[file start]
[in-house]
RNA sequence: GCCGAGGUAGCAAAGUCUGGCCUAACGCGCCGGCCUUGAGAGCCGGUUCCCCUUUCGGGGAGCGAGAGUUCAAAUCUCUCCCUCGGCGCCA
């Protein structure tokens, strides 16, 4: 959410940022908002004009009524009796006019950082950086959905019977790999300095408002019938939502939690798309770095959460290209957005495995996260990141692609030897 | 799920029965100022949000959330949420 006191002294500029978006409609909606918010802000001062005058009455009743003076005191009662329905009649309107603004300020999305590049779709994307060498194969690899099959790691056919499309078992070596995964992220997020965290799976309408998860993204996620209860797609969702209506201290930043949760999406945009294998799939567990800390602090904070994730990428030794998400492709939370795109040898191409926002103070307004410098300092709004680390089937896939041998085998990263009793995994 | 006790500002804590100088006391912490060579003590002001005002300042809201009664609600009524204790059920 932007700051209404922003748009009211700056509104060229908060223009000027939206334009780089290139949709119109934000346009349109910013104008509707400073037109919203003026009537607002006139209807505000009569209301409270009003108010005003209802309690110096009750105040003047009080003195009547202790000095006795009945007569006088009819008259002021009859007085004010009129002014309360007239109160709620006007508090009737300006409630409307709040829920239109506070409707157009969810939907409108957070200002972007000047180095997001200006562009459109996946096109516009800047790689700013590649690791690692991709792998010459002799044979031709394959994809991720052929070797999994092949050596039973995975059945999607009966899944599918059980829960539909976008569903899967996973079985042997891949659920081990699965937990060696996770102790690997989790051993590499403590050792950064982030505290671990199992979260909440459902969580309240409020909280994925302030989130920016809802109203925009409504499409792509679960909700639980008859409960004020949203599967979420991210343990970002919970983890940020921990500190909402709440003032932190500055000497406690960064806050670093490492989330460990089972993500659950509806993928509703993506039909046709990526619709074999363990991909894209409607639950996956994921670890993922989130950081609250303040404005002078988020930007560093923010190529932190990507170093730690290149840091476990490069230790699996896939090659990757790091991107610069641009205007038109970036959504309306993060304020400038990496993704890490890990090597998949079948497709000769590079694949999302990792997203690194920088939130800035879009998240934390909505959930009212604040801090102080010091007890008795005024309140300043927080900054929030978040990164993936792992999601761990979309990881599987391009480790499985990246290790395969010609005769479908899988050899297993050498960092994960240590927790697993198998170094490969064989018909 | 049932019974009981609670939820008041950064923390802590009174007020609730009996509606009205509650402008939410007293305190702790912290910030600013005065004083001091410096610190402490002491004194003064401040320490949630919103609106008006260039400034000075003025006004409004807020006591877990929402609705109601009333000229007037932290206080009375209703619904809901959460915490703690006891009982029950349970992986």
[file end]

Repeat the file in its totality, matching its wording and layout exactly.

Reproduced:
[in-house]
RNA sequence: GCCGAGGUAGCAAAGUCUGGCCUAACGCGCCGGCCUUGAGAGCCGGUUCCCCUUUCGGGGAGCGAGAGUUCAAAUCUCUCCCUCGGCGCCA
């Protein structure tokens, strides 16, 4: 959410940022908002004009009524009796006019950082950086959905019977790999300095408002019938939502939690798309770095959460290209957005495995996260990141692609030897 | 799920029965100022949000959330949420 006191002294500029978006409609909606918010802000001062005058009455009743003076005191009662329905009649309107603004300020999305590049779709994307060498194969690899099959790691056919499309078992070596995964992220997020965290799976309408998860993204996620209860797609969702209506201290930043949760999406945009294998799939567990800390602090904070994730990428030794998400492709939370795109040898191409926002103070307004410098300092709004680390089937896939041998085998990263009793995994 | 006790500002804590100088006391912490060579003590002001005002300042809201009664609600009524204790059920 932007700051209404922003748009009211700056509104060229908060223009000027939206334009780089290139949709119109934000346009349109910013104008509707400073037109919203003026009537607002006139209807505000009569209301409270009003108010005003209802309690110096009750105040003047009080003195009547202790000095006795009945007569006088009819008259002021009859007085004010009129002014309360007239109160709620006007508090009737300006409630409307709040829920239109506070409707157009969810939907409108957070200002972007000047180095997001200006562009459109996946096109516009800047790689700013590649690791690692991709792998010459002799044979031709394959994809991720052929070797999994092949050596039973995975059945999607009966899944599918059980829960539909976008569903899967996973079985042997891949659920081990699965937990060696996770102790690997989790051993590499403590050792950064982030505290671990199992979260909440459902969580309240409020909280994925302030989130920016809802109203925009409504499409792509679960909700639980008859409960004020949203599967979420991210343990970002919970983890940020921990500190909402709440003032932190500055000497406690960064806050670093490492989330460990089972993500659950509806993928509703993506039909046709990526619709074999363990991909894209409607639950996956994921670890993922989130950081609250303040404005002078988020930007560093923010190529932190990507170093730690290149840091476990490069230790699996896939090659990757790091991107610069641009205007038109970036959504309306993060304020400038990496993704890490890990090597998949079948497709000769590079694949999302990792997203690194920088939130800035879009998240934390909505959930009212604040801090102080010091007890008795005024309140300043927080900054929030978040990164993936792992999601761990979309990881599987391009480790499985990246290790395969010609005769479908899988050899297993050498960092994960240590927790697993198998170094490969064989018909 | 049932019974009981609670939820008041950064923390802590009174007020609730009996509606009205509650402008939410007293305190702790912290910030600013005065004083001091410096610190402490002491004194003064401040320490949630919103609106008006260039400034000075003025006004409004807020006591877990929402609705109601009333000229007037932290206080009375209703619904809901959460915490703690006891009982029950349970992986």